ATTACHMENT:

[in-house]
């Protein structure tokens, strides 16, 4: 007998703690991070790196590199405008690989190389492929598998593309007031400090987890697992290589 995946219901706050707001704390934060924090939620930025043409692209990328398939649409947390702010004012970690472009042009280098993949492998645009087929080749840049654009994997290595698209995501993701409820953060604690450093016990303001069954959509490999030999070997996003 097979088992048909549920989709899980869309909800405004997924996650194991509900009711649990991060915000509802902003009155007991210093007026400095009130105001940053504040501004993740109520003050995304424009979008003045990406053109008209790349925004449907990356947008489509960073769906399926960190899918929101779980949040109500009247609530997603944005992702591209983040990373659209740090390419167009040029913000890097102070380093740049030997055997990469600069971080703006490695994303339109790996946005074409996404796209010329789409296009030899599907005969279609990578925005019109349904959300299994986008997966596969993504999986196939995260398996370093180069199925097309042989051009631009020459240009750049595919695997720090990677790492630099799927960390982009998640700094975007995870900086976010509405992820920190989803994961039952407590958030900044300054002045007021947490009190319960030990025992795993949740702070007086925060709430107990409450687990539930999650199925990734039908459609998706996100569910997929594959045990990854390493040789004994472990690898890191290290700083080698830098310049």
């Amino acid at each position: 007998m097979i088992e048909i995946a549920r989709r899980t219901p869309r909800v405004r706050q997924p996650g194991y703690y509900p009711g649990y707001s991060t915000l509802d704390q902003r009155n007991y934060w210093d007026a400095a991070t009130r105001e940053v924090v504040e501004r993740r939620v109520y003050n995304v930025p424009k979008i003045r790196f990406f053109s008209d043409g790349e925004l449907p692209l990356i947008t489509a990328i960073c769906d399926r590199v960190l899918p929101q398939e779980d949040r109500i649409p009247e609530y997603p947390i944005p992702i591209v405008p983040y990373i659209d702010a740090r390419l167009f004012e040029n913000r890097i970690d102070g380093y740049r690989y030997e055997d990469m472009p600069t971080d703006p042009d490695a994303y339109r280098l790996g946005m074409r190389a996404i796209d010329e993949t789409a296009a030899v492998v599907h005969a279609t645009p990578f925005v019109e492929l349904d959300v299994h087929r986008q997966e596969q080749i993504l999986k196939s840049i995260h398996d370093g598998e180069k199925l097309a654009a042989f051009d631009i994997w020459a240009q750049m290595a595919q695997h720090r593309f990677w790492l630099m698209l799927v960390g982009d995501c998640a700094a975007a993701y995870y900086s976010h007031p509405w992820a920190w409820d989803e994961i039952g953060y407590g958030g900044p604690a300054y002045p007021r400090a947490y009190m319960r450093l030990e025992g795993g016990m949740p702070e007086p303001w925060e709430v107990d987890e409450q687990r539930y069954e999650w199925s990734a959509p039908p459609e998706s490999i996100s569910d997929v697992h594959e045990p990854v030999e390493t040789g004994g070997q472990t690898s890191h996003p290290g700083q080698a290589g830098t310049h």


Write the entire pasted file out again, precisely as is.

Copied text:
[in-house]
């Protein structure tokens, strides 16, 4: 007998703690991070790196590199405008690989190389492929598998593309007031400090987890697992290589 995946219901706050707001704390934060924090939620930025043409692209990328398939649409947390702010004012970690472009042009280098993949492998645009087929080749840049654009994997290595698209995501993701409820953060604690450093016990303001069954959509490999030999070997996003 097979088992048909549920989709899980869309909800405004997924996650194991509900009711649990991060915000509802902003009155007991210093007026400095009130105001940053504040501004993740109520003050995304424009979008003045990406053109008209790349925004449907990356947008489509960073769906399926960190899918929101779980949040109500009247609530997603944005992702591209983040990373659209740090390419167009040029913000890097102070380093740049030997055997990469600069971080703006490695994303339109790996946005074409996404796209010329789409296009030899599907005969279609990578925005019109349904959300299994986008997966596969993504999986196939995260398996370093180069199925097309042989051009631009020459240009750049595919695997720090990677790492630099799927960390982009998640700094975007995870900086976010509405992820920190989803994961039952407590958030900044300054002045007021947490009190319960030990025992795993949740702070007086925060709430107990409450687990539930999650199925990734039908459609998706996100569910997929594959045990990854390493040789004994472990690898890191290290700083080698830098310049």
């Amino acid at each position: 007998m097979i088992e048909i995946a549920r989709r899980t219901p869309r909800v405004r706050q997924p996650g194991y703690y509900p009711g649990y707001s991060t915000l509802d704390q902003r009155n007991y934060w210093d007026a400095a991070t009130r105001e940053v924090v504040e501004r993740r939620v109520y003050n995304v930025p424009k979008i003045r790196f990406f053109s008209d043409g790349e925004l449907p692209l990356i947008t489509a990328i960073c769906d399926r590199v960190l899918p929101q398939e779980d949040r109500i649409p009247e609530y997603p947390i944005p992702i591209v405008p983040y990373i659209d702010a740090r390419l167009f004012e040029n913000r890097i970690d102070g380093y740049r690989y030997e055997d990469m472009p600069t971080d703006p042009d490695a994303y339109r280098l790996g946005m074409r190389a996404i796209d010329e993949t789409a296009a030899v492998v599907h005969a279609t645009p990578f925005v019109e492929l349904d959300v299994h087929r986008q997966e596969q080749i993504l999986k196939s840049i995260h398996d370093g598998e180069k199925l097309a654009a042989f051009d631009i994997w020459a240009q750049m290595a595919q695997h720090r593309f990677w790492l630099m698209l799927v960390g982009d995501c998640a700094a975007a993701y995870y900086s976010h007031p509405w992820a920190w409820d989803e994961i039952g953060y407590g958030g900044p604690a300054y002045p007021r400090a947490y009190m319960r450093l030990e025992g795993g016990m949740p702070e007086p303001w925060e709430v107990d987890e409450q687990r539930y069954e999650w199925s990734a959509p039908p459609e998706s490999i996100s569910d997929v697992h594959e045990p990854v030999e390493t040789g004994g070997q472990t690898s890191h996003p290290g700083q080698a290589g830098t310049h």